[End of Extract]
"'My son,' said the
Norman Baron, 'I am dying, and you will be heir to all the broad
acres in England that William gave me for my share
"The Saxon is not like
us Normans. His manners are not so polite. But he never means
anything serious till he talks about justice and right.
"You can horsewhip your
Gascony archers, or torture your Picardy spears; But don't try that
game on the Saxon; you'll have the whole brood round your ears.
"But first you must
master their language, their dialect, proverbs and songs. Don't
trust any clerk to interpret when they come with the tale of their
"They'll drink every
hour of the daylight and poach every hour of the dark. It's the
sport not the rabbits they're after (we've plenty of game in the
"Appear with your wife
and the children at their weddings and funeral and feasts. Be polite
but not friendly to Bishops; be good to all poor parish priests.
[Poem by Rudyard Kipling]
"These are the families of the sons of Noah, after their generations, in their nations: and by these were the nations divided in the earth after the flood. And the whole earth was of one language, and of one speech. And it came to pass, as they journeyed from the east, that they found a plain in the land of Shinar; and they dwelt there. And they said one to another, Go to, let us make brick, and burn them thoroughly. And they had brick for stone, and slime had they for mortar. And they said, Go to, let us build us a city and a tower, whose top may reach unto heaven; and let us make us a name, lest we be scattered abroad upon the face of the whole earth. And the LORD came down to see the city and the tower, which the children of men builded. And the LORD said, Behold, the people is one, and they have all one language; and this they begin to do: and now nothing will be restrained from them, which they have imagined to do. Go to, let us go down, and there confound their language, that they may not understand one another's speech. So the LORD scattered them abroad from thence upon the face of all the earth: and they left off to build the city. Therefore is the name of it called Babel; because the LORD did there confound the language of all the earth: and from thence did the LORD scatter them abroad upon the face of all the earth" (Genesis 10:32-11:9).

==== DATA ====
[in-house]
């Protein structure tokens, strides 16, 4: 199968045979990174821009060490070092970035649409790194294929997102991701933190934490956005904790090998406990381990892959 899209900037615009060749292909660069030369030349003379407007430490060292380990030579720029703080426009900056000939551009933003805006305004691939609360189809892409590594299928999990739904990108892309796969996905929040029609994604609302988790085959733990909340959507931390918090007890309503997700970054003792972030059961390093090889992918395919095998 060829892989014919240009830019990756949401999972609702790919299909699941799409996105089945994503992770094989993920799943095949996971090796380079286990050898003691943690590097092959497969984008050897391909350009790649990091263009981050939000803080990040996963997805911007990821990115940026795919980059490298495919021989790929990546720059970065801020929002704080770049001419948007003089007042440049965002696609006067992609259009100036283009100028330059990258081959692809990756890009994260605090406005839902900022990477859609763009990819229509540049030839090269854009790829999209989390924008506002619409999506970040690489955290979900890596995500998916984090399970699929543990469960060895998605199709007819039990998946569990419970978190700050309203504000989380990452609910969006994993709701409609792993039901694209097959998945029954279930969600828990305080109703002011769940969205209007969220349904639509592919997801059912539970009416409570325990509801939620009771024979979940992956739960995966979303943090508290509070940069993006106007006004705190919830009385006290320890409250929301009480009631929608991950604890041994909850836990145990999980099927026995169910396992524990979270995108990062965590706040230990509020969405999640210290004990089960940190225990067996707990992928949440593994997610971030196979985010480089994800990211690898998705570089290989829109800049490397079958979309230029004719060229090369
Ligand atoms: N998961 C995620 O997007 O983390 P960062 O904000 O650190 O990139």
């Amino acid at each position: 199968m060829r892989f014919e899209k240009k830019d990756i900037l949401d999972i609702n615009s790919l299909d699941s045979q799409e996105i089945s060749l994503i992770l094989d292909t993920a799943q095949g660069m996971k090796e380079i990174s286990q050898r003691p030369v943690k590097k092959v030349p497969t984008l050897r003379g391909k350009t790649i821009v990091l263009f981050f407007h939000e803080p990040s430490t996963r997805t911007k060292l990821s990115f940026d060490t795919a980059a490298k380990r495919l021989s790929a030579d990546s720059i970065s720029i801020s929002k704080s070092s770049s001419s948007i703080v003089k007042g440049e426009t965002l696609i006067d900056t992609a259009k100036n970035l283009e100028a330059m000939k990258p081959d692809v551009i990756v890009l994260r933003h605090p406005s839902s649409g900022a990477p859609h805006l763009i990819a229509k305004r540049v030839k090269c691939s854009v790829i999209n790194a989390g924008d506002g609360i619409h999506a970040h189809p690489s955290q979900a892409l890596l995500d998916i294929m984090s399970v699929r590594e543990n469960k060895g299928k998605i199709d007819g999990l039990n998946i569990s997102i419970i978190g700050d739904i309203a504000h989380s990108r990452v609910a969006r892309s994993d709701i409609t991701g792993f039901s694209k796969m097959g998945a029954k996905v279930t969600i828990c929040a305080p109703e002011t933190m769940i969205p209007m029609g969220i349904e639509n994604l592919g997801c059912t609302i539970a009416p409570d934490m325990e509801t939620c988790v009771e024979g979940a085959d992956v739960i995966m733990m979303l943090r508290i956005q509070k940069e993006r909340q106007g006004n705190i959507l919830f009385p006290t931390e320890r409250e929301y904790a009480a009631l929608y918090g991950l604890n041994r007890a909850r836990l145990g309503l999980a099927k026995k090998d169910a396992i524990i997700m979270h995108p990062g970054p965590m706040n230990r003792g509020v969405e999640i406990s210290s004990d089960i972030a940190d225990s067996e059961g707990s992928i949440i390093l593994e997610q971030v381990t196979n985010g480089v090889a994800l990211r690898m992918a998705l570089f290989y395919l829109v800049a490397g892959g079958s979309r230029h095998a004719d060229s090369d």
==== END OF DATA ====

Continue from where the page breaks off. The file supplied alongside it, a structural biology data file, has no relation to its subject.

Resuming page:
"The Queen's Majesty hath the chief
power in this realm of England and other her dominions, unto whom
the chief government of all estates in this realm,
"And I do declare that no
Foreign Prince Person Prelate, State or Potentate hath or ought to have any
"Parliament voted to put the decision about our membership of the EU in the hands
of the British people.
"June 23rd 2016 was the
day the people of the UK voted to LEAVE the EU in the single biggest expression
of our will in British history.